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Toeball,......is right on the money......the guide rod does just that......."it guides" the spring during a compression cycle..and nothing more. It adds no structural support to the slide or gun.

The polymer rod is quite adequate to do this job. I doubt Walther would have used this type of material if there was going to be a high chance of failure.

You can buy metal if you can find one and it makes you feel safer............but my guide rod has taken over 6, 000 rds of Speer Gold dot .40 cal. ammo without a problem.

JF.
 

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Seems like toeball has hit on the exact point, appears there is really no stress or force being applied to that rod, merely being used to maintain the position of the spring. Now if only the mecahnical engineers that designed it had a public relations guy looking over their shoulders, they may have realized that we all would be more comfortable with a metal rod or a more rigid rigid plastic one.
 

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[b said:
Quote[/b] (sniper350 @ Nov. 02 2005,17:05)]... I doubt Walther would have used this type of material if there was going to be a high chance of failure.
...

JF.
I replaced the plastic guide rod on my P99 with a Sprinco and all is working just fine. I haven't noticed any significant reduction in recoil, but that's not why I bought it. My original rod flexed significantly after 5k rounds or so, and it bugged me.

That being said, Toeball is right on the money when the handgun is assembled. The rod only sees stress when the slide is removed.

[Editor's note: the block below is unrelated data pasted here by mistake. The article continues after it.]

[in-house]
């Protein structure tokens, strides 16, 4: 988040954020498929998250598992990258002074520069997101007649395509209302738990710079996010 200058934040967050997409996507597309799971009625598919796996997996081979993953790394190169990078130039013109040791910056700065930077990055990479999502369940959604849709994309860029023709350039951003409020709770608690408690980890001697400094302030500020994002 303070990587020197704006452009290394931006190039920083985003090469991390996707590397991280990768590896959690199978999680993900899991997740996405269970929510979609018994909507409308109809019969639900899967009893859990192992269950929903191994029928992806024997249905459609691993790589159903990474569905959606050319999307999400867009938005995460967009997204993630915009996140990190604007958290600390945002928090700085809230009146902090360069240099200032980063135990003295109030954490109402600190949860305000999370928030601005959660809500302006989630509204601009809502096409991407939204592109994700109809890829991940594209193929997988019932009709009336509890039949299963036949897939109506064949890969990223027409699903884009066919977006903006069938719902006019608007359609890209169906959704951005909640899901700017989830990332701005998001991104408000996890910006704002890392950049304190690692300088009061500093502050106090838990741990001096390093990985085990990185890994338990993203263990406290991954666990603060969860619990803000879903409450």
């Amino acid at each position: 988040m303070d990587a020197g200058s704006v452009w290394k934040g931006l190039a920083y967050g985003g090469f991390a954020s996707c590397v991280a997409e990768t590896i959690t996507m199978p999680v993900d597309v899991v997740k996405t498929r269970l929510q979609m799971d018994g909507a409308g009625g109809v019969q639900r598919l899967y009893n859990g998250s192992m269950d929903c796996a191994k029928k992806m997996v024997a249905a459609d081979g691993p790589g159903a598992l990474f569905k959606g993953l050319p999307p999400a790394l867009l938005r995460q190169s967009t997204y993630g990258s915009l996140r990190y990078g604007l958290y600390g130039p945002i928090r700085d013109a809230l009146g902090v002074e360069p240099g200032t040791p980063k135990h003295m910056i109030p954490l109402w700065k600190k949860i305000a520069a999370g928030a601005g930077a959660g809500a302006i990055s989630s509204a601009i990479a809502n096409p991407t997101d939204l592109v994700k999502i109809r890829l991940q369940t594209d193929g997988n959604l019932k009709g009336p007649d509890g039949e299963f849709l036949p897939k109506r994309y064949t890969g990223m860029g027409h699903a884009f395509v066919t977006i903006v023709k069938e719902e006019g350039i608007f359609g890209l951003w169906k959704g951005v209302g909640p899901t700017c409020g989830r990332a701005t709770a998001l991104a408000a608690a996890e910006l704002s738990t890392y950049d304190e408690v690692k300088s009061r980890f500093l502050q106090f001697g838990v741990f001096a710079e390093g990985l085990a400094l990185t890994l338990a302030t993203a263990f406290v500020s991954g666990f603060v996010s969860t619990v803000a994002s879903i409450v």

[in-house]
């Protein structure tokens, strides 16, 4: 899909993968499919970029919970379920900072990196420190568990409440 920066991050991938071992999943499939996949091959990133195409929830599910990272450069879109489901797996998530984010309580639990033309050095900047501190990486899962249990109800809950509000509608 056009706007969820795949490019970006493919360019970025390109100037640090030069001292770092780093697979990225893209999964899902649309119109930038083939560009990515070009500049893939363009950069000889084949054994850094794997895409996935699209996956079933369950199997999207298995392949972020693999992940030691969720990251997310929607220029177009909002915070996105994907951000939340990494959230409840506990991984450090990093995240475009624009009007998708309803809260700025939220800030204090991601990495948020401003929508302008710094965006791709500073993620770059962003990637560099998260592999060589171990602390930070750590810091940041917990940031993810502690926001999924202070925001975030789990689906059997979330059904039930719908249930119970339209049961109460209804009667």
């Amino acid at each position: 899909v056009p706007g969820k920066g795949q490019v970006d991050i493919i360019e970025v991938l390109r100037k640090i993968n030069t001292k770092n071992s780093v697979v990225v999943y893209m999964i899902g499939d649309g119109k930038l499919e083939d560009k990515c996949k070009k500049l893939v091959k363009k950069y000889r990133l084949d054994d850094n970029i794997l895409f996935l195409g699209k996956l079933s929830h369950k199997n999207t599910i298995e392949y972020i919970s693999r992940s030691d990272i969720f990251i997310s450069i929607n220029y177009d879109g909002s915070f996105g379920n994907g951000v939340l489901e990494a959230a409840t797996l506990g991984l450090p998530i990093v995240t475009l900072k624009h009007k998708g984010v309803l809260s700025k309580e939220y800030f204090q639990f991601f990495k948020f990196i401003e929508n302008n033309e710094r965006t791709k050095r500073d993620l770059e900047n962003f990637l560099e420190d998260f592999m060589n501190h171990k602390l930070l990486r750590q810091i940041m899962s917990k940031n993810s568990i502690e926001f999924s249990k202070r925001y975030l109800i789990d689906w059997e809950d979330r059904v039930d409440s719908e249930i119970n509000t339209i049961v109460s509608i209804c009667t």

Sniper, floorplates.
 

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MLB......... I am with you on the floor plates


But that was not a mistake in selecting the material...but a big mistake in the design -IMO. Many other companies are using Polymer Magazine floor plates....without incident.

Also , it is worth noting........that it was S&W that started messing around with the magazine design to try to cure the lock back problem with early models. Walther was against these changes--- stronger mag springs-- indents in the mag. body to force the leading bullet away from the lock back spring..........along with a change in the mag followers.

Wather wanted the magazine left alone........and changes made to the lock back spring design, but S&W wouldn't listen.
So its hard to say who is to blame for the magazine floor plate failures.

I believe they should have been made of steel........but that doesn't mean polymer won't work if the design accounted for recoil and shooters "palming" their guns while shooting.


JF
 

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Sniper, I was just taking a cheap shot.
The replacement floorplates I recieved are holding up just fine, and they look exactly the same as the originals (aside from the S&W markings as opposed to the Walther ones). I imagine that is was a problem with the polymer itself, likely a Mec-Gar issue.